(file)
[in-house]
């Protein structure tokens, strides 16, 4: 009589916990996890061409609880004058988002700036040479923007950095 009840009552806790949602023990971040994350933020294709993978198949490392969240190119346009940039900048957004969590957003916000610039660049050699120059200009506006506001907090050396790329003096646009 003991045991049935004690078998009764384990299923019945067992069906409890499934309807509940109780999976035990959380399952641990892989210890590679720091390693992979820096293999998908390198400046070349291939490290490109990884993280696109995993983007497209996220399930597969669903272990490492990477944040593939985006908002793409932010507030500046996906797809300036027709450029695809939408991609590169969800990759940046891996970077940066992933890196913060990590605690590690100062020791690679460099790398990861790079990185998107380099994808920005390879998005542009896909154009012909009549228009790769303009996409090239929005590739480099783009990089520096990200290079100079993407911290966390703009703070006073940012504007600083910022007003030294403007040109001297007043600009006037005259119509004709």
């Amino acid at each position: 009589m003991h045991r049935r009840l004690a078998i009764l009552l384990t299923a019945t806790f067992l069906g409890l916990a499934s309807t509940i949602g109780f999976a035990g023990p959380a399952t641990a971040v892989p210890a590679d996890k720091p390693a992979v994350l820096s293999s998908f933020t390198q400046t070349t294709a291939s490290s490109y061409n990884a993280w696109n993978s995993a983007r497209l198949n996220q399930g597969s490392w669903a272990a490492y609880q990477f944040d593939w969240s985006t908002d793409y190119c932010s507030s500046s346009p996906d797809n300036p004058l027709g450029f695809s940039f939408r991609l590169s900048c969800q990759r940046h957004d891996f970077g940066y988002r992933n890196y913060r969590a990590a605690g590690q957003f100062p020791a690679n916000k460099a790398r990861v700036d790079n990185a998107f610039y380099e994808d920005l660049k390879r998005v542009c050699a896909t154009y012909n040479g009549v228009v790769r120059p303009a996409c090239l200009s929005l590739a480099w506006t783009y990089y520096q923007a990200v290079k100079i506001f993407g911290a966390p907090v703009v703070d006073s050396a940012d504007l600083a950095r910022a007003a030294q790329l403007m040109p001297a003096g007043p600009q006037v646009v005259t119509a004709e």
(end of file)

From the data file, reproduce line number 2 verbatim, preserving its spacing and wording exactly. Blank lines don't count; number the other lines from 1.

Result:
């Protein structure tokens, strides 16, 4: 009589916990996890061409609880004058988002700036040479923007950095 009840009552806790949602023990971040994350933020294709993978198949490392969240190119346009940039900048957004969590957003916000610039660049050699120059200009506006506001907090050396790329003096646009 003991045991049935004690078998009764384990299923019945067992069906409890499934309807509940109780999976035990959380399952641990892989210890590679720091390693992979820096293999998908390198400046070349291939490290490109990884993280696109995993983007497209996220399930597969669903272990490492990477944040593939985006908002793409932010507030500046996906797809300036027709450029695809939408991609590169969800990759940046891996970077940066992933890196913060990590605690590690100062020791690679460099790398990861790079990185998107380099994808920005390879998005542009896909154009012909009549228009790769303009996409090239929005590739480099783009990089520096990200290079100079993407911290966390703009703070006073940012504007600083910022007003030294403007040109001297007043600009006037005259119509004709």